Here is a complete blip.tv video of the 11/13/10 King Street Zoning Workshop that brought together members of the Northampton Planning Board, the Zoning Revisions Committee, and the Greater Northampton Chamber of Commerce. (There is a gap of a few seconds after the first hour for camera changeover.) This video is 3 hours 43 minutes long and was recorded by Adam Cohen.
Here is an 11-minute YouTube excerpt where Zoning Revisions Committee chair Danielle Kahn debates with Edward Etheredge, Dennis Bidwell and others the merits of establishing a special Smart Growth district around a portion of King Street. Etheredge is a member of the Chamber of Commerce. Bidwell is a member of both the ZRC and the Chamber. Within the Smart Growth district, Kahn favors allowing residential units to be built on the ground floors of buildings (not just on upper floors). She believes that allowing more residential options will support businesses by providing them with more local customers.
Kahn: “I think it marginalizes the [Smart Growth district] proposal unnecessarily to call it ‘Dani and Dillon’s proposal’. I’m not attached to this. I’m just trying to put another set of ideas out there so that we’re allowed to have discussion about more than one idea. So far, I feel that that discussion has been shut down in this process…”
Etheredge: “I view it as insufficient traffic to support [the alternative proposal] and it would basically kill King Street more effectively than the 2002 [zoning]… We have less than 19% of our tax base as commercial. We have no more commercial land. The incentive in the community is not to allow any more commercial land. All commercial activity in this town has been disappearing for the last 30 years and is going to be completely gone by the processes we’re currently discussing… It’s easier to build housing and it will make money in Northampton, but if you do it, you wipe out business, and then we’ll have to use the cars to drive to Hadley, which is the only place that allows business… The [Smart Growth] node is problematic. It breaks up the zone. You’ve destroyed the integrity of the district.”
Here is the workshop agenda with ground rules:
Possible design standards for the roadway and sidewalks:
An aerial photo of King Street:
As the workshop progressed, moderator Kevin Lake placed a green check on proposals where he felt there was consensus. A red check indicates consensus has not yet formed. Consensus was hardest to achieve for proposals in the Highway Business zone. Many of these issues will be debated further at a meeting in early December (to be announced).
At two points during the workshop, your videographer made brief comments as a member of the public. In essence, these boiled down to urging respect for residents as a key to making mixed-use zoning work. The assumption is that when residents feel respected, they invest in their properties, care for them, and stay for the long term. Businesses then benefit by abutting healthy, attractive, prosperous neighborhoods. Conflict and lawsuits are minimized. Ways to manifest respect include:
- Early notification of property owners about zoning proposals that would affect them (as suggested by the Ward 3 Neighborhood Association)
- Preserving or enhancing the size and quality of the buffer zones between residential and non-residential properties (see the David Teece and Edwards Square controversies for how much residents care about these buffers)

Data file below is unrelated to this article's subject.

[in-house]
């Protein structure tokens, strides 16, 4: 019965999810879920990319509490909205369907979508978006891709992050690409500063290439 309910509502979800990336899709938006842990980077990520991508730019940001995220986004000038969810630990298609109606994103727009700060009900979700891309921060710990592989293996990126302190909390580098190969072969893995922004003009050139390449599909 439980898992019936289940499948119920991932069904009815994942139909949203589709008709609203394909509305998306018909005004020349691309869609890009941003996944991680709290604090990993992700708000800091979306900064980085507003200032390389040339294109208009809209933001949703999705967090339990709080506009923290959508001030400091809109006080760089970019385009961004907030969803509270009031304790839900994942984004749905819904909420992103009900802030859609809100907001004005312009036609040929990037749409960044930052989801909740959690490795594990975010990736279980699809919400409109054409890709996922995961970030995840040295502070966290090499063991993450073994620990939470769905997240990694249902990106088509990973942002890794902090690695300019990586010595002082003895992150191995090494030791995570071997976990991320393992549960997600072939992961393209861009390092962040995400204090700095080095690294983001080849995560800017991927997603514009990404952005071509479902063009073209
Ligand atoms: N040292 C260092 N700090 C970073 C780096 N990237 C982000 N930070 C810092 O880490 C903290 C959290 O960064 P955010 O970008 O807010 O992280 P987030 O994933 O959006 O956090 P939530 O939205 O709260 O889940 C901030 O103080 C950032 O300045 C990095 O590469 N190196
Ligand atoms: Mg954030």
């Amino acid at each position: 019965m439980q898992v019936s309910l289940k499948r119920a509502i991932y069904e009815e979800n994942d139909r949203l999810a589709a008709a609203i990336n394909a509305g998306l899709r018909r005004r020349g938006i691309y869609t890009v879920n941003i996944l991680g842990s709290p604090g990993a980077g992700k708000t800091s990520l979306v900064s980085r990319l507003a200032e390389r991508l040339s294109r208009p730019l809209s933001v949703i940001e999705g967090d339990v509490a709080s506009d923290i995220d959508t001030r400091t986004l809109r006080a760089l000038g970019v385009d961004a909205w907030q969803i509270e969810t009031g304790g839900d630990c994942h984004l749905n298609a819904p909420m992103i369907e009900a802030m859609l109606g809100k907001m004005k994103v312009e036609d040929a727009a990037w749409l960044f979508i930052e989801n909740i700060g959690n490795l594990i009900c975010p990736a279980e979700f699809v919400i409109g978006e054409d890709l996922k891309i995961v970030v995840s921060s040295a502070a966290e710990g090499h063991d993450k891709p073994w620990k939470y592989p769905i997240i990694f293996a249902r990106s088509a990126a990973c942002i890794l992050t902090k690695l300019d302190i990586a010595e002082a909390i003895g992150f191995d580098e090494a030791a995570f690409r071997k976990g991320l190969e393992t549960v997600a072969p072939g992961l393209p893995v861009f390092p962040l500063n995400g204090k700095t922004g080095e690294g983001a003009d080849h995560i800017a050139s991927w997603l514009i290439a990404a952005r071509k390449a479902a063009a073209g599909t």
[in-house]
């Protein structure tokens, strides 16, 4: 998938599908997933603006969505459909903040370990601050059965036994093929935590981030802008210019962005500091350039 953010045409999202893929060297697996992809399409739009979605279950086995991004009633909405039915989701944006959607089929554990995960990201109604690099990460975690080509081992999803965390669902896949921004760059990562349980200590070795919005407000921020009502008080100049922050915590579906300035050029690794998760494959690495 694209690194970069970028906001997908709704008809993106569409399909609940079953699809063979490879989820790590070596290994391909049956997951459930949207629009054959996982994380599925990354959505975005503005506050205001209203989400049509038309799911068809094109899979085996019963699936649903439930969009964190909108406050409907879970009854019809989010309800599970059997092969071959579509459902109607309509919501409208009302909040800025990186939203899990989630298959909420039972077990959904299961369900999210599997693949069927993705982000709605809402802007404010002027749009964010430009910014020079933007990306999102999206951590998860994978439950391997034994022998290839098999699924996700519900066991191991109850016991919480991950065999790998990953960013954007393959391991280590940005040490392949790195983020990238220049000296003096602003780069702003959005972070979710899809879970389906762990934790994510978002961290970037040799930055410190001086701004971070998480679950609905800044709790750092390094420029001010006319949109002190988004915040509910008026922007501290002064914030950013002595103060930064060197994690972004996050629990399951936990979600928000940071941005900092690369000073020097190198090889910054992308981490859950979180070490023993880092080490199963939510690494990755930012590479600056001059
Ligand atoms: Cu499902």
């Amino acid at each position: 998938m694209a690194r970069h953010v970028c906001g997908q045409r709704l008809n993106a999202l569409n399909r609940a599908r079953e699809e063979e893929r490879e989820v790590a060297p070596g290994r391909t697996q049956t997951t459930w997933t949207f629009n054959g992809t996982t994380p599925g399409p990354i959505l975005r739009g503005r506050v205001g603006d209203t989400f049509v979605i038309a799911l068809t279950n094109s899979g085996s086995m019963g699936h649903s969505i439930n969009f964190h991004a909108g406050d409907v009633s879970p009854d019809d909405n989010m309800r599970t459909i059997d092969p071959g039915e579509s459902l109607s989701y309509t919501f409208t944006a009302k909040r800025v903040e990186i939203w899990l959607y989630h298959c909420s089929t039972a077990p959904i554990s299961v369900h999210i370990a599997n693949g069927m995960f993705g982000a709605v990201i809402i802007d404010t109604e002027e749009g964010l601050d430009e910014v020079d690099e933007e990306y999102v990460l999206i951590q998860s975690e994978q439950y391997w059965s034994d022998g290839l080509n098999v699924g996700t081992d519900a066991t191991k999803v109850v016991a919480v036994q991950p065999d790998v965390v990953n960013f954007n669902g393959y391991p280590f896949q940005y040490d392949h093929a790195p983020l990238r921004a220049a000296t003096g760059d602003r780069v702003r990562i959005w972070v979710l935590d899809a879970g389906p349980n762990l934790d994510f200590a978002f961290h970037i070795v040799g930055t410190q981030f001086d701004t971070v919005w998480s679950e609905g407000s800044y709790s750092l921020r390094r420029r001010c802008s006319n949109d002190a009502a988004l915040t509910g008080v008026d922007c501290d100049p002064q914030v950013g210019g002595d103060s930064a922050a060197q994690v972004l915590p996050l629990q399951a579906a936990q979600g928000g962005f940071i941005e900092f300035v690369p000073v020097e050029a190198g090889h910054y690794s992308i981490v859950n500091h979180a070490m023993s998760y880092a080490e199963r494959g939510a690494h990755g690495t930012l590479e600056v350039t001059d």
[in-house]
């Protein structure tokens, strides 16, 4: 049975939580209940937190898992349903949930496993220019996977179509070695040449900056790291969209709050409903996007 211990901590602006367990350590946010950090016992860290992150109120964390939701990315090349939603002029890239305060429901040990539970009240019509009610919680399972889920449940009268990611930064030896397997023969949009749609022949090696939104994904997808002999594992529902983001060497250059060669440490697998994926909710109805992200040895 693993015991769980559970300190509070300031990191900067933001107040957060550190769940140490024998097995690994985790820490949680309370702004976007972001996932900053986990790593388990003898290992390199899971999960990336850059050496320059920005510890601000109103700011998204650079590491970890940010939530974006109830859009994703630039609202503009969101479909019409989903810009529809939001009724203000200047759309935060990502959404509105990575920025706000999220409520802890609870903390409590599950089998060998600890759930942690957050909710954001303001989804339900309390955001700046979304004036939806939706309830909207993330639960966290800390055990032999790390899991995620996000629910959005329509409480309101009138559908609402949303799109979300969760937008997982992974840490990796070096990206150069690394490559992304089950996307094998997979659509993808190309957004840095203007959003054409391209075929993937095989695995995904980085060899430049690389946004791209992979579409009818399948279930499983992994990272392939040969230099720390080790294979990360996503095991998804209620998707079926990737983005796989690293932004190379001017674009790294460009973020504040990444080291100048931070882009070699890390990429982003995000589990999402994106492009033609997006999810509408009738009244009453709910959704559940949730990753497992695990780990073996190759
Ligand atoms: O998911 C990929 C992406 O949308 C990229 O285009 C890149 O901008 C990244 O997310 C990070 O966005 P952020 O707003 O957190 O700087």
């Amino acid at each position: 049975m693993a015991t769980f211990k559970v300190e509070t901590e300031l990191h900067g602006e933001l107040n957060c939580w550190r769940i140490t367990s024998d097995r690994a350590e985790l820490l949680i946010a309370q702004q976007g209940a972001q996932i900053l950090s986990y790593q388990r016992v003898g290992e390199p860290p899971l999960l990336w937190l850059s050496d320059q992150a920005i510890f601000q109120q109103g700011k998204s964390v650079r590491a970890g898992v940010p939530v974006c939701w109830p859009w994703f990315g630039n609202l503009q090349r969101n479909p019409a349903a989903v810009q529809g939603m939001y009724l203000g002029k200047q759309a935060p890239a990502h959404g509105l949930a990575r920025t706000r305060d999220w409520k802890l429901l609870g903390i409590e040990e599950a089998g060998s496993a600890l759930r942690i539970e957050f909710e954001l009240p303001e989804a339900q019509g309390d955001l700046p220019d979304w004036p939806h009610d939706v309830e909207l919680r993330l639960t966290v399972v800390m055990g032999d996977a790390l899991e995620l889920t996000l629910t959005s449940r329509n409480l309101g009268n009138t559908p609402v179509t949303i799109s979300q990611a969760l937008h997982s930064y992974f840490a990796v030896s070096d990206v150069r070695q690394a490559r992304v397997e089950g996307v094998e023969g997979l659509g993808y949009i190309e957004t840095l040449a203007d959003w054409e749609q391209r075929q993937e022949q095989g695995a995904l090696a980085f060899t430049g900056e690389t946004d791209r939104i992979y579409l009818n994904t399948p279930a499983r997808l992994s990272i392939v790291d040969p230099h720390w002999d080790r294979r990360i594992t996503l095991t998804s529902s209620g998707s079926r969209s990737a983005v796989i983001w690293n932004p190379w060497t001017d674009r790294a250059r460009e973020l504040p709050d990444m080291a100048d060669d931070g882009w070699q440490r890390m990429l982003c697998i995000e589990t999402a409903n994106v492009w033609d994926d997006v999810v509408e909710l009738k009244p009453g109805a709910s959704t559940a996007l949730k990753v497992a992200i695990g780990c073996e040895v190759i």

- Requiring design standards for all sides of commercial buildings (not just the parts visible from public streets)
- Retaining special permit requirements for large projects (as suggested by former ZRC chair Joel Russell)
Planning Staff Comments on King Street Alternative Proposal (11/7/10)
King Street Zoning Revisions: Chamber Proposal vs. Alternative (11/5/10)
Video: Zoning Revisions Committee Meeting of 10/6/10; King Street Forum Comments; Planning Staff Offer Suggestions
Danielle Kahn: “I think that I would be willing to serve as chair…but…I wouldn’t want to bring us through a process–particularly, obviously with regard to King Street–if we weren’t all on board that there might be significant compromise to the Chamber proposal, like that there could be changes to it…if there’s going to be like a lot of resistance to any change to it at all, then I think it’s going to be really difficult for me to help us to do that, you know, or any chair for that matter.”
Joel Russell Explains Resignation from Zoning Revisions Committee; Comments on King Street Rezoning (9/22/10)
Videos: Zoning for King Street, 9/29/10; Sussman, Horton, Budgar
Videos: Zoning for King Street, 9/21/10
The first hour is a presentation of proposed zoning changes (PDF, 2MB), including those suggested by the Chamber of Commerce (PDF, 1.3MB). The second hour is devoted to questions and comments from the public.
Video: Zoning Revisions Committee Continues to Deliberate King Street, 7/21/10
These charts summarize the zoning changes the Chamber would like to see (download the charts as a high-resolution PDF).
Chamber Plans to Take King Street Proposals to Planning Board if Zoning Revisions Committee ‘Bogs Down’ in Process (6/25/10)
Dennis Bidwell, member of the Zoning Revisions Committee and chair of the Chamber of Commerce’s Economic Development Committee, advises: “If we get to September, we get to October, and we’re feeling like it’s bogged down in process, and meanwhile, folks are waiting for something to happen, we [the Chamber] would go to the Planning Board and say, ‘Act on it’.”
Video: Chamber Presents “Rezoning King Street” to Planning Board (6/13/10)